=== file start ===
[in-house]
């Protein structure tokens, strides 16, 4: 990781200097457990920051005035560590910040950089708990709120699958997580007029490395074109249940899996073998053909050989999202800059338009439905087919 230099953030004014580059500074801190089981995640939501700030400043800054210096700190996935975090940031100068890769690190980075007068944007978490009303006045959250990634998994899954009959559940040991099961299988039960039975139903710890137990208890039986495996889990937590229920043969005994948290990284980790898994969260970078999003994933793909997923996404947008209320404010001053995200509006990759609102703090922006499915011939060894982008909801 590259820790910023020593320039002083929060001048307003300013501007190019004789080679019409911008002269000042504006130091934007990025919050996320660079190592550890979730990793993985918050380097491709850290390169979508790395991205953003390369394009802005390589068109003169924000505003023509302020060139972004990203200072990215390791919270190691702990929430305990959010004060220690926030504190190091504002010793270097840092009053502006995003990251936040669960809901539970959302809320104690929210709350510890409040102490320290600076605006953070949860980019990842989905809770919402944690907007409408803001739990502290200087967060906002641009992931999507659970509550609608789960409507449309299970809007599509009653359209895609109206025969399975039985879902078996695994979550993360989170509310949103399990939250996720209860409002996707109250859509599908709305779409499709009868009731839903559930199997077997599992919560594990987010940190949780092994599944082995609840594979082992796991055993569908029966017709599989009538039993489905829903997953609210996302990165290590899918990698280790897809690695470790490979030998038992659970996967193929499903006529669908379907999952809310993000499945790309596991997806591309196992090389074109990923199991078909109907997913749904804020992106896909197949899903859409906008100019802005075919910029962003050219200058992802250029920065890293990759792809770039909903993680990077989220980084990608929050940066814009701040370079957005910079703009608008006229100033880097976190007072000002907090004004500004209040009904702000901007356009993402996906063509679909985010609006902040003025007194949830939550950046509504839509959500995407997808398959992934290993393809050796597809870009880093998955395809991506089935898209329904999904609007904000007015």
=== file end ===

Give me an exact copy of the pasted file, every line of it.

[in-house]
């Protein structure tokens, strides 16, 4: 990781200097457990920051005035560590910040950089708990709120699958997580007029490395074109249940899996073998053909050989999202800059338009439905087919 230099953030004014580059500074801190089981995640939501700030400043800054210096700190996935975090940031100068890769690190980075007068944007978490009303006045959250990634998994899954009959559940040991099961299988039960039975139903710890137990208890039986495996889990937590229920043969005994948290990284980790898994969260970078999003994933793909997923996404947008209320404010001053995200509006990759609102703090922006499915011939060894982008909801 590259820790910023020593320039002083929060001048307003300013501007190019004789080679019409911008002269000042504006130091934007990025919050996320660079190592550890979730990793993985918050380097491709850290390169979508790395991205953003390369394009802005390589068109003169924000505003023509302020060139972004990203200072990215390791919270190691702990929430305990959010004060220690926030504190190091504002010793270097840092009053502006995003990251936040669960809901539970959302809320104690929210709350510890409040102490320290600076605006953070949860980019990842989905809770919402944690907007409408803001739990502290200087967060906002641009992931999507659970509550609608789960409507449309299970809007599509009653359209895609109206025969399975039985879902078996695994979550993360989170509310949103399990939250996720209860409002996707109250859509599908709305779409499709009868009731839903559930199997077997599992919560594990987010940190949780092994599944082995609840594979082992796991055993569908029966017709599989009538039993489905829903997953609210996302990165290590899918990698280790897809690695470790490979030998038992659970996967193929499903006529669908379907999952809310993000499945790309596991997806591309196992090389074109990923199991078909109907997913749904804020992106896909197949899903859409906008100019802005075919910029962003050219200058992802250029920065890293990759792809770039909903993680990077989220980084990608929050940066814009701040370079957005910079703009608008006229100033880097976190007072000002907090004004500004209040009904702000901007356009993402996906063509679909985010609006902040003025007194949830939550950046509504839509959500995407997808398959992934290993393809050796597809870009880093998955395809991506089935898209329904999904609007904000007015």